ROCK ‘N’ ROLL IS HERE TO STAY
Ledge blasts for turnpike safety to last several weeks
Thursday, April 29, 2004
The Boston Globe
By Erica Noonan
MASSACHUSETTS TURNPIKE, MILE 101.5 — The Pike is eerily quiet beneath the towering ledge of gneissic granite on the Westborough-Upton line. Traffic is stopped in both directions. Explosive gel has been inserted into deep crevices in the rock face.
It’s 1 p.m. on a Thursday afternoon, and workers for McCourt Construction of Boston have exactly 15 minutes to blast away 475 cubic yards of rock on the eastbound lane, clear the mess off the road, and get cars moving again.
A warning siren sounds, and the workers preparing the blast scene quickly retreat.
The 15-minute countdown begins with a muffled boom. An avalanche of rock slides down 50 feet, covering much of the highway below. Two front-end loaders and an excavator plow through the acrid air, quickly sweeping up the boulders that rival a Volkswagen Beetle in size.
Men on foot rush around collecting smaller rocks that have landed scattershot around the median strip. They look like children scooping up candy at a parade.
By 1:10 p.m., State Police have two lanes of traffic moving again, although the commute will remain slow for much of the afternoon, as 18-wheeler trucks struggle to regain lost momentum on the hills near the junction of Interstate 495 and other motorists rubberneck to see what all the fuss was about.
The cleanup crews have made haste for good reason — they are contractually obliged to get traffic moving within 15 minutes, or they face a fine of $500 per minute. (The Pike isn’t kidding about this. In a 1997 blast project near Sturbridge, a contractor kept traffic stopped for an additional 45 minutes. He was charged $22,000.)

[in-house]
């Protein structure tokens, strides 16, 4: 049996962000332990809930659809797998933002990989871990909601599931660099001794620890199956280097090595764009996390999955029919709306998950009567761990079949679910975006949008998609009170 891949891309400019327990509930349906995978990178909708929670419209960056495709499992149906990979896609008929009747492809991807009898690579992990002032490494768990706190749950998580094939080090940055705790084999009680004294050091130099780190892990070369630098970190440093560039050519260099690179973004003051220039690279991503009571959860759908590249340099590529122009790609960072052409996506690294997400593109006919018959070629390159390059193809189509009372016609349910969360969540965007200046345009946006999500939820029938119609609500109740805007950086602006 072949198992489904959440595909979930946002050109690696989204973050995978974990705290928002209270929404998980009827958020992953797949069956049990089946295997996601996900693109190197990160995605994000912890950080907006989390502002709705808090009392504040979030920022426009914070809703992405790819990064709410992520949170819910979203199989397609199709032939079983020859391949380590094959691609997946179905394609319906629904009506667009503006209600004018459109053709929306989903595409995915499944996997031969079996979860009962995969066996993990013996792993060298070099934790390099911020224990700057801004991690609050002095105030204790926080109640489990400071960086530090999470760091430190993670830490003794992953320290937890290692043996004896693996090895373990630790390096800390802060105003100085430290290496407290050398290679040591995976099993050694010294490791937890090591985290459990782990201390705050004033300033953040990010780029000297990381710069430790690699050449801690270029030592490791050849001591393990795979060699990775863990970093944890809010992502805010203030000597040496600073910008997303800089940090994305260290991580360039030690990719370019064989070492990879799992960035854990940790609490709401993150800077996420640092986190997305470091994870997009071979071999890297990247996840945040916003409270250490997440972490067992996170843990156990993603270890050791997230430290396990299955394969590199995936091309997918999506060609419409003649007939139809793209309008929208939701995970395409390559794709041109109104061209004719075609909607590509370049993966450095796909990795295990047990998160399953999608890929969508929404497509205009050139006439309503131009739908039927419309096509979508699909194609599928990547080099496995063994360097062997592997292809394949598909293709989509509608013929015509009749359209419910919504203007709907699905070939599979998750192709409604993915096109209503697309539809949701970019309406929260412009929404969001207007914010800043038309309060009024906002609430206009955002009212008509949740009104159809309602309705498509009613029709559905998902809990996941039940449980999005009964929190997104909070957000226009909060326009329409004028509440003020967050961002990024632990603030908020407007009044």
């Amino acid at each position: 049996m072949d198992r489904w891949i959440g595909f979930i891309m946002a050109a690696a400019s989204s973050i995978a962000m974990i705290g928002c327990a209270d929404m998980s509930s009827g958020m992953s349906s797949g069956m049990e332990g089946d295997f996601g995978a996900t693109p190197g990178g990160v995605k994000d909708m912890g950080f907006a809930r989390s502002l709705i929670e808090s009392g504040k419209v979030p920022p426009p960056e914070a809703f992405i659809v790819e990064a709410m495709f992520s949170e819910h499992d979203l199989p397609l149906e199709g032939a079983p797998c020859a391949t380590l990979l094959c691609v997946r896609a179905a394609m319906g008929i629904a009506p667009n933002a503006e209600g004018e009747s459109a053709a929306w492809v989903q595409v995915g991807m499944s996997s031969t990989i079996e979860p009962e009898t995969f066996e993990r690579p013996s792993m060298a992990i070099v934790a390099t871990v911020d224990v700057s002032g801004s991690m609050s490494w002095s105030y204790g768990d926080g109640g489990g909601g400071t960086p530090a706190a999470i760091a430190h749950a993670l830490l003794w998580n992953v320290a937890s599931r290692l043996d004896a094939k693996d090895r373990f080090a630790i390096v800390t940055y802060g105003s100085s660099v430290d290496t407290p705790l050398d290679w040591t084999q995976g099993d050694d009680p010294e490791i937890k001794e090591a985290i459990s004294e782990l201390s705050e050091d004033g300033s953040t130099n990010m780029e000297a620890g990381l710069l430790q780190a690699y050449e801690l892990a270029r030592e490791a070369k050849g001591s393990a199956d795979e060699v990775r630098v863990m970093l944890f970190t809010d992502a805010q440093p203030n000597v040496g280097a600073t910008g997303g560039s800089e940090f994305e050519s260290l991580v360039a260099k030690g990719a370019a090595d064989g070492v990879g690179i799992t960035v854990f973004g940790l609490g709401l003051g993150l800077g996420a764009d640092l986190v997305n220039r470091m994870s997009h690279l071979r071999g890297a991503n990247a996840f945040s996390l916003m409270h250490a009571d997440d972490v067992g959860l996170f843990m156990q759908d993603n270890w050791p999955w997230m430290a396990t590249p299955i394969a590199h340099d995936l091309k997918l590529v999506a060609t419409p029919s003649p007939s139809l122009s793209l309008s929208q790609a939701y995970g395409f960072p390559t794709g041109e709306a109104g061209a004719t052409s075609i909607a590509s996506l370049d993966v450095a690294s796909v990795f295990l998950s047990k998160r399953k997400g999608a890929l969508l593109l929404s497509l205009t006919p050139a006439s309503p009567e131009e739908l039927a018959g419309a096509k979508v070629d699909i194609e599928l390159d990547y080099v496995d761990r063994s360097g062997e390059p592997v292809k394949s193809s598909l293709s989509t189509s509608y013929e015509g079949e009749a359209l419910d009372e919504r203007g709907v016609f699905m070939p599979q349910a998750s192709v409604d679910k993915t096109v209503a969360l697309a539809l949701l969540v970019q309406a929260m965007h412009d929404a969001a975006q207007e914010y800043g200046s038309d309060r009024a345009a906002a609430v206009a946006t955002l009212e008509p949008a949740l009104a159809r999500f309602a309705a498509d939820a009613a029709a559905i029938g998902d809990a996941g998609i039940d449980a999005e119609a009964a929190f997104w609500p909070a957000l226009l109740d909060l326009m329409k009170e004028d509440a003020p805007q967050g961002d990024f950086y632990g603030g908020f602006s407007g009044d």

The blasting project at the Westborough-Upton line will go on at least until the end of May, eventually chipping away 25,000 cubic yards of granite, a rock face roughly four football fields long, a half-field high, and 20 feet deep. It will take more than 1,000 dump truck loads to haul it all away. Workers can only blast after the morning commute and before 2:30 p.m., and because preparations take several hours, they usually can only perform one blast per day, officials said.Eliminating falling rock before it falls isn’t the most glamorous highway improvement project, but the Pike is spending $10.6 million out of its operating budget to blast this ledge, build new, glare-reducing concrete barriers, and repave 5 miles of road. Nobody has been killed by falling rock since the highway opened in 1957, a good record considering much of it is carved out of rock.
Pike officials want to keep it that way.
A close call in 1994 — when a sudden midday rockslide buried an eastbound onramp in Auburn — was frightening enough. Panicked highway officials brought in sniffer dogs to determine whether there were cars and people trapped under the massive rock pile; it took hours to determine that there were not.
It was “pure chance” that no cars were passing under that well-traveled ledge of shale when it gave way, said Turnpike Division Engineer Ron Dionne.
“That was a cautionary tale of why you pay attention to rock,” he said.
Huge, 20-foot-long steel screws now anchor what’s left of the Auburn rock face to its base.
It’s not SUVs or tractor-trailers that are to blame for this new hazard. Decades of natural freeze-thaw cycles and the widening of the Pike from two to three lanes in the mid-1960s mean that the 88,000 or so vehicles that travel this stretch each day pass perilously close to hundreds of yards of weakened granite ledge.
The ongoing traffic delays at Mile 101.5 are inconvenient, Pike officials acknowledge. But the safety factor is worth it, said Pike operations director Mike Swanson.
“It was but for the grace of God that nobody got killed [in Auburn],” Swanson said. “We know it’s annoying to have to sit and wait. But just bear with us.”